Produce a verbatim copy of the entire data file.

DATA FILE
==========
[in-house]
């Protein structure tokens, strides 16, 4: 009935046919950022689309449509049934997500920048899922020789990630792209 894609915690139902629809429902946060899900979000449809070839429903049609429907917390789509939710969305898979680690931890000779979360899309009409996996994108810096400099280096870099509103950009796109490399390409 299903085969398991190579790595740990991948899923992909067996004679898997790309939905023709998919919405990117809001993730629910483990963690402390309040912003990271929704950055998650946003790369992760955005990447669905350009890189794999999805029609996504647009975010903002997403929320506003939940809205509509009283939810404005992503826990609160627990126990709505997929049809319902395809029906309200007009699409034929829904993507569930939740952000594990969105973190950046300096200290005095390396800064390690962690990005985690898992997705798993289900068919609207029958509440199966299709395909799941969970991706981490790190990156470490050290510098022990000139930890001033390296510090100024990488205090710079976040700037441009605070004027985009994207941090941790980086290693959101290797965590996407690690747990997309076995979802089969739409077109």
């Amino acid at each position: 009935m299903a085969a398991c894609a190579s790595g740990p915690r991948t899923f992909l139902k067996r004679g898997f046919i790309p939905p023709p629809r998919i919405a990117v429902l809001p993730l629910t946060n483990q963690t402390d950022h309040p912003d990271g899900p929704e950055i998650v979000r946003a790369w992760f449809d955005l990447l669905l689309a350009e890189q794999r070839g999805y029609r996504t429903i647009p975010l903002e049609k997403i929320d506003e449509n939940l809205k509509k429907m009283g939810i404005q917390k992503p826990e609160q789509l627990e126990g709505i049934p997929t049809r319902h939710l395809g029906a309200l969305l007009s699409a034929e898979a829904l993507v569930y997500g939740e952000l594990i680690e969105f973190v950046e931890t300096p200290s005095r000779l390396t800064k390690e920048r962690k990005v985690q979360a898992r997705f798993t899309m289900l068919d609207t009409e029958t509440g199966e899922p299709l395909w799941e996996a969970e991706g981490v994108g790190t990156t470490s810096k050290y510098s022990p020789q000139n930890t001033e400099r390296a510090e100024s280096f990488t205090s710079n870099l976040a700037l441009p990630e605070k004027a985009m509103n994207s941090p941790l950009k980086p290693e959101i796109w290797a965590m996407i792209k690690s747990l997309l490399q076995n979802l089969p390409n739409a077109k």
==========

[in-house]
């Protein structure tokens, strides 16, 4: 009935046919950022689309449509049934997500920048899922020789990630792209 894609915690139902629809429902946060899900979000449809070839429903049609429907917390789509939710969305898979680690931890000779979360899309009409996996994108810096400099280096870099509103950009796109490399390409 299903085969398991190579790595740990991948899923992909067996004679898997790309939905023709998919919405990117809001993730629910483990963690402390309040912003990271929704950055998650946003790369992760955005990447669905350009890189794999999805029609996504647009975010903002997403929320506003939940809205509509009283939810404005992503826990609160627990126990709505997929049809319902395809029906309200007009699409034929829904993507569930939740952000594990969105973190950046300096200290005095390396800064390690962690990005985690898992997705798993289900068919609207029958509440199966299709395909799941969970991706981490790190990156470490050290510098022990000139930890001033390296510090100024990488205090710079976040700037441009605070004027985009994207941090941790980086290693959101290797965590996407690690747990997309076995979802089969739409077109």
């Amino acid at each position: 009935m299903a085969a398991c894609a190579s790595g740990p915690r991948t899923f992909l139902k067996r004679g898997f046919i790309p939905p023709p629809r998919i919405a990117v429902l809001p993730l629910t946060n483990q963690t402390d950022h309040p912003d990271g899900p929704e950055i998650v979000r946003a790369w992760f449809d955005l990447l669905l689309a350009e890189q794999r070839g999805y029609r996504t429903i647009p975010l903002e049609k997403i929320d506003e449509n939940l809205k509509k429907m009283g939810i404005q917390k992503p826990e609160q789509l627990e126990g709505i049934p997929t049809r319902h939710l395809g029906a309200l969305l007009s699409a034929e898979a829904l993507v569930y997500g939740e952000l594990i680690e969105f973190v950046e931890t300096p200290s005095r000779l390396t800064k390690e920048r962690k990005v985690q979360a898992r997705f798993t899309m289900l068919d609207t009409e029958t509440g199966e899922p299709l395909w799941e996996a969970e991706g981490v994108g790190t990156t470490s810096k050290y510098s022990p020789q000139n930890t001033e400099r390296a510090e100024s280096f990488t205090s710079n870099l976040a700037l441009p990630e605070k004027a985009m509103n994207s941090p941790l950009k980086p290693e959101i796109w290797a965590m996407i792209k690690s747990l997309l490399q076995n979802l089969p390409n739409a077109k």